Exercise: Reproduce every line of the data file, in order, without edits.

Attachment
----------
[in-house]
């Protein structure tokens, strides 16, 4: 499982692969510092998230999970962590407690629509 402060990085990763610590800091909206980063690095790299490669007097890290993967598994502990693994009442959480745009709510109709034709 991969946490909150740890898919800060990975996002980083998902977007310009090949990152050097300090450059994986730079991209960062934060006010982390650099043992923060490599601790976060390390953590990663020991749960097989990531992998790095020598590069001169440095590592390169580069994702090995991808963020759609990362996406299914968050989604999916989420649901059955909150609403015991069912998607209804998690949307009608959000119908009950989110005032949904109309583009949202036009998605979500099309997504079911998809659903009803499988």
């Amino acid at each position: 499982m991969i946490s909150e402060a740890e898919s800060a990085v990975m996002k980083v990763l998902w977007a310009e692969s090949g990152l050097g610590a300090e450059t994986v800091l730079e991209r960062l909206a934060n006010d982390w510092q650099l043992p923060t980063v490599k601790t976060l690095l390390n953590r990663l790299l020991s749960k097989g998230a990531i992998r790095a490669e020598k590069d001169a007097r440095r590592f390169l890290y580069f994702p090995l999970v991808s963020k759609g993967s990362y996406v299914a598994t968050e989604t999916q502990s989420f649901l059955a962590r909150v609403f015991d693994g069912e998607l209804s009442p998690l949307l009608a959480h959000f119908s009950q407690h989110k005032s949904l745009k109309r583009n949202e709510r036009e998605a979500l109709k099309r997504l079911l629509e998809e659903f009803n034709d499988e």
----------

[in-house]
């Protein structure tokens, strides 16, 4: 499982692969510092998230999970962590407690629509 402060990085990763610590800091909206980063690095790299490669007097890290993967598994502990693994009442959480745009709510109709034709 991969946490909150740890898919800060990975996002980083998902977007310009090949990152050097300090450059994986730079991209960062934060006010982390650099043992923060490599601790976060390390953590990663020991749960097989990531992998790095020598590069001169440095590592390169580069994702090995991808963020759609990362996406299914968050989604999916989420649901059955909150609403015991069912998607209804998690949307009608959000119908009950989110005032949904109309583009949202036009998605979500099309997504079911998809659903009803499988």
């Amino acid at each position: 499982m991969i946490s909150e402060a740890e898919s800060a990085v990975m996002k980083v990763l998902w977007a310009e692969s090949g990152l050097g610590a300090e450059t994986v800091l730079e991209r960062l909206a934060n006010d982390w510092q650099l043992p923060t980063v490599k601790t976060l690095l390390n953590r990663l790299l020991s749960k097989g998230a990531i992998r790095a490669e020598k590069d001169a007097r440095r590592f390169l890290y580069f994702p090995l999970v991808s963020k759609g993967s990362y996406v299914a598994t968050e989604t999916q502990s989420f649901l059955a962590r909150v609403f015991d693994g069912e998607l209804s009442p998690l949307l009608a959480h959000f119908s009950q407690h989110k005032s949904l745009k109309r583009n949202e709510r036009e998605a979500l109709k099309r997504l079911l629509e998809e659903f009803n034709d499988e």